Home Fruit Planting Guide - Oklahoma State University


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Home Fruit Planting Guide - Oklahoma State University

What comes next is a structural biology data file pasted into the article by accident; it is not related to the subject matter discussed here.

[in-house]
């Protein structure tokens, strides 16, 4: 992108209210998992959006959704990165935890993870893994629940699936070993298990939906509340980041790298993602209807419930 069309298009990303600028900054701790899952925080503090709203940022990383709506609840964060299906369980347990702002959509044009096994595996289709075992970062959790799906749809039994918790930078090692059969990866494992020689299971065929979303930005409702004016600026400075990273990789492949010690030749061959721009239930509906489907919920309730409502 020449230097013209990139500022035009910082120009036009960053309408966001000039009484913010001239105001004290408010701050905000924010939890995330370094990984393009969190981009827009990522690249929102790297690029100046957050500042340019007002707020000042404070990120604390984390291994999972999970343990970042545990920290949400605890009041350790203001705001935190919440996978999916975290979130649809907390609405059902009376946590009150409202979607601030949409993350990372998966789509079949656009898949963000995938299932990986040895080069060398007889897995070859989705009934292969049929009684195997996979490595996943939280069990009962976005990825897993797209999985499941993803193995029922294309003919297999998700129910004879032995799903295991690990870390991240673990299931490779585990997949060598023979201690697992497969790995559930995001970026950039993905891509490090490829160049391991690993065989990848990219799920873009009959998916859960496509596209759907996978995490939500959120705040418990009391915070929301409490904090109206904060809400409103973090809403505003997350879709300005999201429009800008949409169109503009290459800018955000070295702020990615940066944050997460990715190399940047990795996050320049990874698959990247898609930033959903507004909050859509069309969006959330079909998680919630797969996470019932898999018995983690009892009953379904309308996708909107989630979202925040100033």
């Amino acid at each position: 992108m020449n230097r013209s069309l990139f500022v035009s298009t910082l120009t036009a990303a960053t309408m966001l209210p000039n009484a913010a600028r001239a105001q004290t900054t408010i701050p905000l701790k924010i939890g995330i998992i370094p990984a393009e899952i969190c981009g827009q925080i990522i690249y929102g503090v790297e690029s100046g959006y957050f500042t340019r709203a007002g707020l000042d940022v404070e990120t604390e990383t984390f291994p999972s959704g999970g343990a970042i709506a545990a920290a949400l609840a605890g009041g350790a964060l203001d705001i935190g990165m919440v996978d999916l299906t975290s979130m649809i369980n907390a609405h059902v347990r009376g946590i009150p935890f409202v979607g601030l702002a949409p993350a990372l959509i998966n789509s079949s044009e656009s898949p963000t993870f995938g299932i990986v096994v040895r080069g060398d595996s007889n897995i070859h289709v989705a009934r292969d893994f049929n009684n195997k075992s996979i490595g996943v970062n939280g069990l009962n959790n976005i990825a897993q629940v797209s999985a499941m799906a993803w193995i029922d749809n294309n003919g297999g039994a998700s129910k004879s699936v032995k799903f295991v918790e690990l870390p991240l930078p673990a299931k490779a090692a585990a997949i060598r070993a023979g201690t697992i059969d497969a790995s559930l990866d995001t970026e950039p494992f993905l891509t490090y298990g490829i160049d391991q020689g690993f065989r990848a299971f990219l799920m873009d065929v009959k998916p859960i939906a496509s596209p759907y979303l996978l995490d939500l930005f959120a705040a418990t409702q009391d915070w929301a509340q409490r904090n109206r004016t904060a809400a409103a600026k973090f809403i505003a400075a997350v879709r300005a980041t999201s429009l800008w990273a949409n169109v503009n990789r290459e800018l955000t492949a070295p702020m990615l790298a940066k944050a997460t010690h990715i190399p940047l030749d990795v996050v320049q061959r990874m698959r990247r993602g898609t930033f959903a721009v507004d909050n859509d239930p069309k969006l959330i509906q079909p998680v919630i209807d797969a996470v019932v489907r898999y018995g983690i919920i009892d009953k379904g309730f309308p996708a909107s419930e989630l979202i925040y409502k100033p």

1. 1. Oklahoma Cooperative Extension Service HLA-6222 Home Fruit Planting GuideDavid A. Hillock Oklahoma Cooperative Extension Fact SheetsExtension Consumer Horticulturist are also available on our website at: http://osufacts.okstate.eduB. Dean McCraw Extension Tree Fruit and Pecan Specialist A home fruit planting carefully selected, properly located, Plan Your Plantingand well managed can enhance the home landscape, provide Develop a planting plan well in advance of the plantinghigh‑quality fruits and serve as a satisfying hobby. season. Determine the kinds of fruits, cultivars, and quanti‑ The home fruit garden requires considerable care. Thus, ties of each needed. Locate a source of plants and makepeople not willing or able to devote some time to a fruit planting arrangements for plants to be available at the desired timewill be disappointed in its harvest. of planting. Some fruits require more care than others do. Tree fruits Perennial weeds such as bermudagrass and johnsongrassand grapes usually require more protection from insects compete heavily with young plantings and should be elimi‑and diseases than strawberries and blackberries. Generally nated before planting. This can be done by spraying with aspeaking, flowers and fruits of fruit trees must be protected post‑emergence herbicide such as glyphosate (Roundup‰) inby pesticide sprays from before blossom‑time until harvest. In late summer the year before planting or by shading out weedsaddition, sprays may be required to protect leaves, the trunk, by growing hybrid sudangrass for the year prior to planting.and branches. Strawberries especially should not be planted in newly Small fruits are perhaps the most desirable of all fruits in turned under bermudagrass sod. Not only will the bermu‑the home garden since they come into bearing in a shorter dagrass regrow and cause extreme competition problemstime and usually require few or no insecticide or fungicide because of the short height of the strawberry plants, but thesprays. white grubs that frequently infest bermudagrass sod can Fresh fruits can be available throughout the growing sea‑ destroy the strawberry roots.son with proper selection of types and cultivars (varieties). For best survival and production, supplemental water should be provided in the summer. Locate your plantingsSoils and Sites near a water source. Avoid poorly drained areas. Deep, sandy loam soils, rang‑ing from sandy clay loams to coarse sands or gravel mixtures, Plantingare good fruit soils. On heavier soils, plant in raised beds or If possible, set the plants immediately after arrival. Ifon soil berms to improve drainage. roots are dry, completely immerse the roots in water for a All fruit crops are subject to damage from late spring few minutes or overnight before planting. Always water plantsfreezes. Hills, slopes or elevated areas provide better air drain‑ immediately after planting.age and reduce frost damages. Make certain that the air can Never allow the roots to dry out or freeze. When plantingmove freely throughout the planting site and is not “boxed” in is delayed several days, heel in trees by forming a moundwith surrounding terrain or tree borders. of loose soil or mulching material. Place the roots into this Heat from houses, factories, and other structures in urban mound, cover them, and moisten. The trees may be verticalareas frequently keep the temperature 4 or 5 degrees warmer or horizontal as long as the roots are covered. This protectsthan surrounding rural areas. them from drying or freezing. Fruits do best in full sun. They can tolerate partial shade, Set trees about the same depth that they grew in thebut fruit quality will be lowered. nursery row. Trim off broken and dried roots. Place topsoil around the roots and firm the soil to exclude air. Settle theSize of Planting Area soil with water and make sure the roots are left in a natural outward position. Leave a small basin one or two inches deep Plan the planting to fit the area involved as well as family around the tree to aid in watering. Prune back about one‑thirdneeds. A smaller planting, well cared for, will usually return of the tree top. Wrap the trunk from the soil line up to themore quality fruit and enjoyment to the grower than a larger first branches (or 18 inches above the ground) to protect theneglected one. One‑half acre or less planted to adapted trunk from sunscald, rodent injury, insect damage, and dryingcultivars of the best kinds of fruit is usually adequate for the out.average family.Division of Agricultural Sciences and Natural Resources • Oklahoma State University